SAN FRANCISCO — It’s often hard to sell a company, particularly when that company has faced steady declines over the last decade, been surpassed by upstarts and is struggling in its latest turnaround plan.
It’s also hard to fight off an activist shareholder, especially a prominent hedge fund with a track record of ousting corporate boards.
Yahoo has the misfortune of trying to do both at once.
Even as the company has begun the process of potentially selling itself, contacting a wide swath of possible suitors, it has also been bracing for a potential battle with Starboard Value, the hedge fund that overthrew the entire board of Olive Garden’s parent company over a year ago.
Four investment banks have already been brought in to help manage the two processes after Yahoo called off an effort to spin out its stake in the Alibaba Group, the Chinese e-commerce giant, concerned that the move might make it liable for some $ 10 billion in taxes.
Starboard, one of the main proponents of abandoning the Alibaba spinoff, warned in January that the company needed to shake up its management and board along with its strategy, or face a potential board fight. Starboard now has until this weekend to name its slate of director candidates.
It’s unclear whether the two sides will settle before then, perhaps with Yahoo adding new directors to placate the hedge fund. The election of directors will take place at Yahoo’s annual meeting this spring.
For the company, the prospect of waging a battle against Starboard while it is running its sales process — which could also lead to the sale of between $ 1 billion and $ 3 billion worth of assets, including patents, real estate and noncore businesses — could hurt its efforts.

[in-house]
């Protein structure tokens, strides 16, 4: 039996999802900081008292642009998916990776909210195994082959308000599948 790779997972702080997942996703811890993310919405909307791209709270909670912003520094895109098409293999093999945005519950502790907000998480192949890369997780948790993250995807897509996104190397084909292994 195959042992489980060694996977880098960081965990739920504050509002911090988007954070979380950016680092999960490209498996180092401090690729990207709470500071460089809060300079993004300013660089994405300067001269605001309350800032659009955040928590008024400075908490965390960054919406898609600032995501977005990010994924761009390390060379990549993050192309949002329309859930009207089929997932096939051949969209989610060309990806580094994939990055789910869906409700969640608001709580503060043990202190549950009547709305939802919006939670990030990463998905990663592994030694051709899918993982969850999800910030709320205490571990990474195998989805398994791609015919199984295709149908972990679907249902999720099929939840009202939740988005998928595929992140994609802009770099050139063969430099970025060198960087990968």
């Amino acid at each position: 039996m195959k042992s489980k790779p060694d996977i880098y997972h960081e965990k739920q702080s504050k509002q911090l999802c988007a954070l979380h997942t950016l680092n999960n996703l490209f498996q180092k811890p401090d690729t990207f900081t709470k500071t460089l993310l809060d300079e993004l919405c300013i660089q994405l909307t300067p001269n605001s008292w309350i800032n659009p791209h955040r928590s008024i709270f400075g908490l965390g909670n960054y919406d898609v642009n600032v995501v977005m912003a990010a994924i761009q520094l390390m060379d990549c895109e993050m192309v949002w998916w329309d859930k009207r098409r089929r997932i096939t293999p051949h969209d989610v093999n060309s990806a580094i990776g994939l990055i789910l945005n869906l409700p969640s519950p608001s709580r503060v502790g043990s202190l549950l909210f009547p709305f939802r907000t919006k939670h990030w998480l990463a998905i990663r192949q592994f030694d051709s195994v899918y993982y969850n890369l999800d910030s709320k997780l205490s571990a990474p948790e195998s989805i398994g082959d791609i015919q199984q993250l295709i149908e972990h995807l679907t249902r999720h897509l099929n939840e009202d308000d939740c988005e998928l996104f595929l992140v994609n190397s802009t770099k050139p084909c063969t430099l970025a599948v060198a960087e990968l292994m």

“People believe that it would be detrimental to the work we’re doing and it would not help our cause,” Kenneth Goldman, Yahoo’s chief financial officer, said in an interview.
But people close to Starboard, who spoke about the hedge fund’s deliberations on the condition of anonymity, said that the activist investor believed that without steady pressure, Yahoo might drag its feet in selling itself. Representatives for Starboard did not respond to a request for comment.
Others have echoed that fear. In a research note last month, Robert S. Peck, an analyst with SunTrust Robinson Humphrey, wrote that some potential bidders had noticed what he described as a “lack of engagement and process,” leading them to question whether Yahoo and its executives were serious in pursuing a potential sale.
And some potential bidders have also wondered how seriously the company is pursuing a sale of itself, remembering the failed discussions between Yahoo and Microsoft nearly a decade ago.
But Yahoo and its advisers argue that this time is different, and the company is serious. They point to the board’s having formed a special committee of directors tasked specifically with exploring a potential sale, with three investment banks — Goldman Sachs, JPMorgan Chase and PJT Partners — providing financial advice. (A fourth, Evercore Partners, is advising on defending against Starboard and other activist investors.)